Dr. Juan Jose Marugan of National Institutes of Health (NIH) and of National Center for Translational Science Promotion (NCATS), together with his colleagues, are committed to changing this situation. With concerted efforts from other partners, they discovered a small molecule drug called metarrestin that showed inhibition of tumor metastasis in a variety of solid tumor models. Currently, they are pushing this research compound into clinical trials, especially for the treatment of pancreatic cancer. NCATS, where Dr. Marugan works, is dedicated to solving the “pain point” in translational research and improving the efficiency of translating breakthrough research into patient-benefit therapy.
Cancer metastasis – a complex and unclarified process
Cancer metastasis is a complex multi-step process. Initially, cancer cells become invasive, breaking through the barrier formed by epithelial tissue and invading into the blood vessels. After the blood circulation has moved to other parts of the body, they also need to leave the blood circulation and invade into the extravasation. Cancer metastasis does not occur in all tissues. Previous studies have shown that the environment of specific tissues in the human body is more conducive to the survival and colonization of metastatic cancer cells. The environment in which these metastatic cancer cells are suitable for survival is called pre-metastatic niches. Cancer cells that survived the pre-metastatic habitat may be lurking for a long time, and then stimulated by specific factors, the cancer cells expand and become metastatic colonization.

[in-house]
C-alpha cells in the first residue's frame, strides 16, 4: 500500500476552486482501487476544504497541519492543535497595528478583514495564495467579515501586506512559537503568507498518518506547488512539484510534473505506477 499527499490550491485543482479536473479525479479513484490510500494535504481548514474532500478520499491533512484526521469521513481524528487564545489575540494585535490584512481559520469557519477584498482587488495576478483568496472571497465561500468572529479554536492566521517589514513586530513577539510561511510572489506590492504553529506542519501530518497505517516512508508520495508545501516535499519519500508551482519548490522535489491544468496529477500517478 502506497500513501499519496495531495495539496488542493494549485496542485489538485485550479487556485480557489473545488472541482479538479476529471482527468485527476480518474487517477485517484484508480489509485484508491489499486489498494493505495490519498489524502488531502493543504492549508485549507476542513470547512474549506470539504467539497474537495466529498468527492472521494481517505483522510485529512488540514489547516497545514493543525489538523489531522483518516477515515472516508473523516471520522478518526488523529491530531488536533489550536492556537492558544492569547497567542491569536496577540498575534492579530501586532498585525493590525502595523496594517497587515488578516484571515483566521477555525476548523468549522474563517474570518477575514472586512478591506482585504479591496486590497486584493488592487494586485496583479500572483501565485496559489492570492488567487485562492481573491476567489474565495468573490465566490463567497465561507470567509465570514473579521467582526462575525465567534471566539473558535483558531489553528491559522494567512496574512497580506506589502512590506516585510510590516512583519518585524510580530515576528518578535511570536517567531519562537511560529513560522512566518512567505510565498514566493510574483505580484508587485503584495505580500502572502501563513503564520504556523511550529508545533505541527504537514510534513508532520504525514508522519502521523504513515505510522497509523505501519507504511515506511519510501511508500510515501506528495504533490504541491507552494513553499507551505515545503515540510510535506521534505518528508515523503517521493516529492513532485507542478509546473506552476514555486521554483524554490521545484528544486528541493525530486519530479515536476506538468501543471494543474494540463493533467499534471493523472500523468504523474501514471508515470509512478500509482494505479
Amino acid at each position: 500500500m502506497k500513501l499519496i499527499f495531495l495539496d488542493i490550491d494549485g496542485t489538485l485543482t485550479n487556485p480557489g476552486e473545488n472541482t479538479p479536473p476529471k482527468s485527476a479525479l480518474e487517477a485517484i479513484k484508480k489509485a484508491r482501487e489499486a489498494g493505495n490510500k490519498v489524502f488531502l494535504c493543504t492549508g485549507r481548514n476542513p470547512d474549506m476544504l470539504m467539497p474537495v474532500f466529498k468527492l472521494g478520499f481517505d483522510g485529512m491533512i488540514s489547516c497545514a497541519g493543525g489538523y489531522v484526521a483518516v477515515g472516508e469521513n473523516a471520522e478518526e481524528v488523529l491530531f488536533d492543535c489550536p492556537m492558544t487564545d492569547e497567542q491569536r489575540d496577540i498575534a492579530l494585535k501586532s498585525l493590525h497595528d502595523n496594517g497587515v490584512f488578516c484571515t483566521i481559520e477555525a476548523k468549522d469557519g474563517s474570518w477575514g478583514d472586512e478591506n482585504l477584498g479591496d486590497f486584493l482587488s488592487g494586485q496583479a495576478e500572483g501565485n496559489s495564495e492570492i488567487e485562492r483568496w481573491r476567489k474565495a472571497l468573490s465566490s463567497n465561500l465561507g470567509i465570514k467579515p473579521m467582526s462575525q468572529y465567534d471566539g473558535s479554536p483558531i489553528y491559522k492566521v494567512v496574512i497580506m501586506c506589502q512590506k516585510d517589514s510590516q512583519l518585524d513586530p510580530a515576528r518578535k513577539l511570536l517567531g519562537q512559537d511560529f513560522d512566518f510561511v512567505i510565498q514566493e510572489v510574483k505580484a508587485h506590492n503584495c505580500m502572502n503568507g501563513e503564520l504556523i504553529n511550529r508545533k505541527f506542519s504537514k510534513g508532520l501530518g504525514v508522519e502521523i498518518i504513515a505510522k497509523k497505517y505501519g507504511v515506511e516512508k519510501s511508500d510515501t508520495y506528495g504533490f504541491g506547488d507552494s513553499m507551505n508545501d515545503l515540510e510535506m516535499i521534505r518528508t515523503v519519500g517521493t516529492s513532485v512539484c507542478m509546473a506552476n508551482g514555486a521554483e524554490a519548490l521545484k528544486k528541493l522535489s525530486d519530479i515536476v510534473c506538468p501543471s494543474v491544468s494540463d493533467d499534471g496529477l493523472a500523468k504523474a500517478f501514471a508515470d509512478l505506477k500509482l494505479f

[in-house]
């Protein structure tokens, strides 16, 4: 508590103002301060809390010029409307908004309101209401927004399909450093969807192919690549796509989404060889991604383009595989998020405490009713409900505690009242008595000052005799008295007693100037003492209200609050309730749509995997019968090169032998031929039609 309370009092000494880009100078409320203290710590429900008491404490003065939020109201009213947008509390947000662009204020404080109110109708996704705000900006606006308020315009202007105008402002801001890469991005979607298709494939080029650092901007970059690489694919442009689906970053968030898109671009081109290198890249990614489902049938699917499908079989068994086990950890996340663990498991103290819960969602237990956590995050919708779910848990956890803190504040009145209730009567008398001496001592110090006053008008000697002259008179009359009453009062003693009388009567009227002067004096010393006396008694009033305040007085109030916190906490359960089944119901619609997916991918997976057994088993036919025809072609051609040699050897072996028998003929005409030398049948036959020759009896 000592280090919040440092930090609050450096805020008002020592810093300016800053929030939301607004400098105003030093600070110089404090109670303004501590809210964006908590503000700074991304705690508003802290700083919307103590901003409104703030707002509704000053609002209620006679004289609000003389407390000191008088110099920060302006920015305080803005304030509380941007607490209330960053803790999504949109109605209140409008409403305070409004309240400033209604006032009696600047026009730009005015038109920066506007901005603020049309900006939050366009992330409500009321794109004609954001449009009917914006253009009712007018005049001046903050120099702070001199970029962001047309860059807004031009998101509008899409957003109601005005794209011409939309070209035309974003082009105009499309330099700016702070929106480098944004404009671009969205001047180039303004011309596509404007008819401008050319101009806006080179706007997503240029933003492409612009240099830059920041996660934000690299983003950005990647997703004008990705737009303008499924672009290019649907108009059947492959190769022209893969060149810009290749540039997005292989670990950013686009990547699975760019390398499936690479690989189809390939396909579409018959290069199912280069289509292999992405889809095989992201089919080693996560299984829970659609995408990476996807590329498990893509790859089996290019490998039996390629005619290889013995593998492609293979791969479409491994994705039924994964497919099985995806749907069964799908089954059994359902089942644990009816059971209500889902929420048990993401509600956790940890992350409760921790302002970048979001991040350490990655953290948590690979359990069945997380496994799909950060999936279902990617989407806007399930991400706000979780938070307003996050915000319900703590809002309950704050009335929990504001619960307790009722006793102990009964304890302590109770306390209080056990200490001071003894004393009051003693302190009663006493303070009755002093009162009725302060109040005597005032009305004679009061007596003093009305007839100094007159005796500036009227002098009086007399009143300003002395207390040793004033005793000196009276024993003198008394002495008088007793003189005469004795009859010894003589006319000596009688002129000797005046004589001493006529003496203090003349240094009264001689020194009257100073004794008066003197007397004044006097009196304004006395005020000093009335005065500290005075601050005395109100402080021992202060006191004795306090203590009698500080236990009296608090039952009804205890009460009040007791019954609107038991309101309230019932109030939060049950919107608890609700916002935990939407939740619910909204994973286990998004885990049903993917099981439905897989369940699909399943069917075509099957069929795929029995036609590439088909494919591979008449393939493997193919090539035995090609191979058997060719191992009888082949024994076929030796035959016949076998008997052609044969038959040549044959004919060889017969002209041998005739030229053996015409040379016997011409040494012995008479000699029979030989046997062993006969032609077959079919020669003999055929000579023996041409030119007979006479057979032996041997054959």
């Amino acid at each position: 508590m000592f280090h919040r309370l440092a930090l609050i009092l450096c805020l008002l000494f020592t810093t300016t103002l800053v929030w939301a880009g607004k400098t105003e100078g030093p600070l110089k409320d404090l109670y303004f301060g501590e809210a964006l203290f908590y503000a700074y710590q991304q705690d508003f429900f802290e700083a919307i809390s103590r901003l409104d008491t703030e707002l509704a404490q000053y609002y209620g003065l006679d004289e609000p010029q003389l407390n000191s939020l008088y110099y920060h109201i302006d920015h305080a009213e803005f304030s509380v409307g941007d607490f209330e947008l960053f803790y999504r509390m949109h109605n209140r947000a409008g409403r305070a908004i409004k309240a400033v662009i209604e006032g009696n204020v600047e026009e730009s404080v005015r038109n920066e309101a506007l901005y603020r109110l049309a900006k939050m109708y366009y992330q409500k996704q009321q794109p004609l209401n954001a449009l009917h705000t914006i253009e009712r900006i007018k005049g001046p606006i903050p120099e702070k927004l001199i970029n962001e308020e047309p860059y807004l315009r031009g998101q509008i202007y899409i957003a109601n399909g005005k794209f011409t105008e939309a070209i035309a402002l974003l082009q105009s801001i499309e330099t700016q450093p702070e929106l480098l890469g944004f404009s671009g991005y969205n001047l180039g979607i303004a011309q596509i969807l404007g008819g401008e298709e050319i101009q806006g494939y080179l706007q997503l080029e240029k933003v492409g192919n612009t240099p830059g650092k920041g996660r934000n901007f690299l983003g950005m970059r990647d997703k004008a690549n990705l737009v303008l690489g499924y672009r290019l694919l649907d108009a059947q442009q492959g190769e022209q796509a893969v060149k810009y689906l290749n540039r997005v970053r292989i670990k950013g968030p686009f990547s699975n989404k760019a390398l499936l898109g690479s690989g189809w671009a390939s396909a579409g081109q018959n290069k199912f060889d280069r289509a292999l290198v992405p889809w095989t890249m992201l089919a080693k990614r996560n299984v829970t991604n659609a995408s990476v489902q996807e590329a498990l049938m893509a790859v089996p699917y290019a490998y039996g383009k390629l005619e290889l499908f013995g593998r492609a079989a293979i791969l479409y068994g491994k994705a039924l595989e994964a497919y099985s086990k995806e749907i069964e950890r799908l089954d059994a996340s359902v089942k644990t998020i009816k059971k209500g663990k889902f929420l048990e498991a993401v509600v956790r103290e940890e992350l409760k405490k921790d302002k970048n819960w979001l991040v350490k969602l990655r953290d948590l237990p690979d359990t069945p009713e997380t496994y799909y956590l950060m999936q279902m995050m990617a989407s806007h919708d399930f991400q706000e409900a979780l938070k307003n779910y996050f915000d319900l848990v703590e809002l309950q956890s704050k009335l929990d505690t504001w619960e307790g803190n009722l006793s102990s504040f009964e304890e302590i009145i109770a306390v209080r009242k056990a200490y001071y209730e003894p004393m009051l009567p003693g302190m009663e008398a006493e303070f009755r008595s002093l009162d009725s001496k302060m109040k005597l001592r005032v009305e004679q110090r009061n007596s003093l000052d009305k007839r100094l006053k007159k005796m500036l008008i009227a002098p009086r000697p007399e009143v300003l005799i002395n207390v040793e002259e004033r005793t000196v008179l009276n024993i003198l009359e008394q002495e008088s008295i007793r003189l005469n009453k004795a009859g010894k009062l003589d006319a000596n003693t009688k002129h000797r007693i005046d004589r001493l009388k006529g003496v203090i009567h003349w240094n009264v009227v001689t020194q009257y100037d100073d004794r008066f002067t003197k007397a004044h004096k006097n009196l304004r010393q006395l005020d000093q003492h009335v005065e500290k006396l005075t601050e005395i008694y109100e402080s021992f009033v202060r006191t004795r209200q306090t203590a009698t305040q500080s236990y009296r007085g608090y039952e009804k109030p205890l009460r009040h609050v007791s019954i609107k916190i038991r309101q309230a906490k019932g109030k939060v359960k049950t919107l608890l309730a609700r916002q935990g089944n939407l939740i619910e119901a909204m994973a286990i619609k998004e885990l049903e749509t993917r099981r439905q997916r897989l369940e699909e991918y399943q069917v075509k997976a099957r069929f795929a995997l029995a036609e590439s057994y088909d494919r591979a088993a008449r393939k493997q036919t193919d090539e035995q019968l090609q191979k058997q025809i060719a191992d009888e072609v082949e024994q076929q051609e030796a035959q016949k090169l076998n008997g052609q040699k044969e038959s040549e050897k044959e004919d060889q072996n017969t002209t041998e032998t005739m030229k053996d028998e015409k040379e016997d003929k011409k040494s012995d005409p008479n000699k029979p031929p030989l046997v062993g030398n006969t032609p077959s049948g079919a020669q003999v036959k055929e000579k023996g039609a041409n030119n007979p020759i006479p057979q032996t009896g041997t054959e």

Since the first step in the metastasis of cancer cells is to become invasive, targeting cancer transfer has become one of the focuses of scientists. Studies have shown that intrinsic changes in a variety of tumor cells can lead to their invasive enhancement, including epithelial-mesenchymal transition (EMT), protease production and migration capacity.
However, due to the genetic instability of metastatic cancer cells, there may be no dominant signaling pathway controlling cancer metastasis in most cancer types. Our understanding of cancer metastasis is far from complete. Dr. Marugan said, “We know some of the mechanisms involved in the process of epithelial mesenchymal transition and the basic receptors and factors associated with this process. However, this knowledge is not sufficient to provide a panoramic view for developing targeted cancer metastasis. fenbendazole stage 4 cancer